It’s hard to find a place that still puts all its sushi on the conveyer belt, but if you can, it’s worth going!

In by-gone days, revolving sushi restaurants in Japan used to always have different kind of sushi cruising around the restaurant on the conveyer belt so you could snatch them up as they came along. Sadly, fewer restaurants are doing that now, with many switching to almost exclusively using the belts to deliver orders, making it less “revolving sushi” and more “delivery sushi”. 

But though they are few and far between, there are still some places that are true revolving sushi restaurants. Our own Japanese-language reporter and foodie Mr. Sato recently found one at Kitte, a shopping and entertainment complex near Tokyo Station, and by dining there he rediscovered the joy and excitement of true conveyer belt sushi.

The Kitte Marunouchi branch of Nemuro Hanamaru may have been renovated last summer, but it still maintains its original conveyer-belt style. Nemuro Hanamaru is a Hokkaido-based chain that focuses on serving fresh fish at reasonable prices, so it’s a pretty popular place, and the Kitte Marunouchi branch always has a line out the door at lunch time (though that could also be because of its proximity to the busy Tokyo Station).

Mr. Sato thought he could game the system by arriving 30 minutes before the restaurant opened, but there were already 15 or 16 people lined up in front of the escalators to the Kitte’s restaurant floor, which hadn’t yet started running.

▼ The yellow arrow is pointing to the escalators.

At around 10:50, when the escalator began to move, Mr. Sato chanced a look behind him and saw that the line had extended by 20 or 30 people. Well, surely not all of them were waiting for Nemuro Hanamaru–another popular restaurant, the Zojirushi Restaurant, was also on the same floor and opened at the same time–but many of them likely were.

Luckily, Mr. Sato’s plan worked out as he managed to get a seat when Nemuro Hanamaru opened. And to his excitement, the sushi was, in fact, revolving!

Look at ’em go!

Go, sushi, go!

Mr. Sato was instantly reminded of the first time he went to a revolving sushi restaurant, probably when he was in early elementary school. They’d just built the restaurant along the highway near his neighborhood, and the idea of sushi rotating on a conveyer belt was so novel it had attracted the attention of everyone. Mr. Sato remembers thinking it was fun, like an amusement park.

Now, returning to a true revolving sushi restaurant many years later gave him that same fresh feeling. It was so different from the restaurants who only put menu cards on the belt. The sushi really was revolving!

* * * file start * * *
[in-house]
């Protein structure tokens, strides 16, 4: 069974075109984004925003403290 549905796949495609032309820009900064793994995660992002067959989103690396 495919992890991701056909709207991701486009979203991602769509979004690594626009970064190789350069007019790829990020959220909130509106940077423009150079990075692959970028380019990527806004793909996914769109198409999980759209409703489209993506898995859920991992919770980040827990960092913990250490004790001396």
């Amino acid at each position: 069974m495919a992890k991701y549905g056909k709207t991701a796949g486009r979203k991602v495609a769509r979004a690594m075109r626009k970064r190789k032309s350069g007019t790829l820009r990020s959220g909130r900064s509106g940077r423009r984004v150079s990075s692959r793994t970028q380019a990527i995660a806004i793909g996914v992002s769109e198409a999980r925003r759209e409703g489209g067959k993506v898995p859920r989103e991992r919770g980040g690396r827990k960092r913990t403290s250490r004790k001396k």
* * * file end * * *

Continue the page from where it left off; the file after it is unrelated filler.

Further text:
A glance at the menu–stationary, on the wall–revealed that most of the sushi varieties were between 150 to 260 yen (US$1.01 to $1.75), but they also had daily seasonal offerings. You could order things with a paper form on the table, but Mr. Sato had a goal: he would only eat things that rolled by on the belt.

He started with a plate of Raw Salmon (396 yen), which threatened to pass by before he could snatch it up. He’d almost forgotten how to actually do rotating sushi; it was like trying to get on the ski lift when you hadn’t been skiing in a while. It was essential to watch the lanes to not miss a plate.

Perhaps because the restaurant had just opened, the sushi chefs were working hard to put plate after plate on the belt. From his seat at the bar, Mr. Sato could watch them work–and also snatch up dishes. He managed to snag Cold-season Yellowtail (528 yen) and Mature Flounder with Kelp (528 yen).

It was kind of fun, choosing sushi that was cruising by right in front of him. There’s a certain urgency to it, like “Get it! Get it!” Even though Mr. Sato has been to a Nemuro Hanamaru branch before, the last time was about 10 years ago, so the experience still felt fresh.

Now then, Mr. Sato was faced with a challenge. He didn’t want to eat only sushi he was familiar with; he wanted luxury fish and other unusual flavors too. They wouldn’t be coming around that often, so Mr. Sato watched the belt closely to make sure he didn’t miss anything good. He let nattomaki, kanpyomaki (rolled sushi with natto or dried gourd inside, respectively), marinated deep fried chicken, potato balls, and salmon pass by.

“Hmmm…Nothing I want is coming by…” he thought. But then he remembered: this is what revolving sushi is all about. Meeting the perfect sushi to suit your cravings, the one you want–it’s an encounter based on chance. Patience is the key.

Just then, something interesting appeared: Soy Pickled Salted Salmon Roe, for 528 yen!

The feeling of spotting it and grabbing it for himself was unlike anything else. Certainly you couldn’t get the same feeling by ordering it on a tablet!

Unfortunately, that was Mr. Sato’s only stroke of luck; after that, he saw no extra-unique sushi pass by, and in the end decided to finish his meal with squid and garlic chive (165 yen). He hadn’t seen it pass by before, so he decided it might be good to try.

Though he didn’t see anything too crazy on the conveyer belt, Mr. Sato was nonetheless delighted with his first true revolving sushi restaurant experience in many years, and was glad to relearn the joy of such a restaurant. He can’t wait for the day when all of the revolving sushi restaurants return to this cherished format.

Restaurant information:
 Nemuro Hanamaru Kitte Marunouchi Branch / 根室花まる(Kitte丸の内店)
Address: Tokyo-to Chiyoda-ku Marunouchi 2-7-2 JP Tower 5F
東京都千代田区丸の内2丁目7番2号 JPタワー5F
Open 11 a.m. to 10 p.m.

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